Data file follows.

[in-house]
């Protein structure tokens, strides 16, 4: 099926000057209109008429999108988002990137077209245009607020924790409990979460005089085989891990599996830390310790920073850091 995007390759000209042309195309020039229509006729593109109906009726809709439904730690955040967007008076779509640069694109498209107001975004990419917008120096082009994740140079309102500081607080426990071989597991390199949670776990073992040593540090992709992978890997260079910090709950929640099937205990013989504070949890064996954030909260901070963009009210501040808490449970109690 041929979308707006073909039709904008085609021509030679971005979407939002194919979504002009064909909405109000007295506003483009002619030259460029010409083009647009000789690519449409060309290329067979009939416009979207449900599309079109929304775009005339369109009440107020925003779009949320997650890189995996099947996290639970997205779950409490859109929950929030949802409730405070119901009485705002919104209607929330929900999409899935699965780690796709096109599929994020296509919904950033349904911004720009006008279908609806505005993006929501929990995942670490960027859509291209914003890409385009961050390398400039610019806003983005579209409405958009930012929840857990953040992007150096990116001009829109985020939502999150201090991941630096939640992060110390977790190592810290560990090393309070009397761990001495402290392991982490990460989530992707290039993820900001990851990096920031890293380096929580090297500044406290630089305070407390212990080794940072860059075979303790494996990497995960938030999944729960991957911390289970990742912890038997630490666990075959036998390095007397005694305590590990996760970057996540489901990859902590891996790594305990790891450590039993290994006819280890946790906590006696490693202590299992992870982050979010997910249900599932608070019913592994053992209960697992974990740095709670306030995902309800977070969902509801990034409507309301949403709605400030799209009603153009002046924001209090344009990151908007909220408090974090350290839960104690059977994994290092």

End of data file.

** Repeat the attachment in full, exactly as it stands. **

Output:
[in-house]
């Protein structure tokens, strides 16, 4: 099926000057209109008429999108988002990137077209245009607020924790409990979460005089085989891990599996830390310790920073850091 995007390759000209042309195309020039229509006729593109109906009726809709439904730690955040967007008076779509640069694109498209107001975004990419917008120096082009994740140079309102500081607080426990071989597991390199949670776990073992040593540090992709992978890997260079910090709950929640099937205990013989504070949890064996954030909260901070963009009210501040808490449970109690 041929979308707006073909039709904008085609021509030679971005979407939002194919979504002009064909909405109000007295506003483009002619030259460029010409083009647009000789690519449409060309290329067979009939416009979207449900599309079109929304775009005339369109009440107020925003779009949320997650890189995996099947996290639970997205779950409490859109929950929030949802409730405070119901009485705002919104209607929330929900999409899935699965780690796709096109599929994020296509919904950033349904911004720009006008279908609806505005993006929501929990995942670490960027859509291209914003890409385009961050390398400039610019806003983005579209409405958009930012929840857990953040992007150096990116001009829109985020939502999150201090991941630096939640992060110390977790190592810290560990090393309070009397761990001495402290392991982490990460989530992707290039993820900001990851990096920031890293380096929580090297500044406290630089305070407390212990080794940072860059075979303790494996990497995960938030999944729960991957911390289970990742912890038997630490666990075959036998390095007397005694305590590990996760970057996540489901990859902590891996790594305990790891450590039993290994006819280890946790906590006696490693202590299992992870982050979010997910249900599932608070019913592994053992209960697992974990740095709670306030995902309800977070969902509801990034409507309301949403709605400030799209009603153009002046924001209090344009990151908007909220408090974090350290839960104690059977994994290092």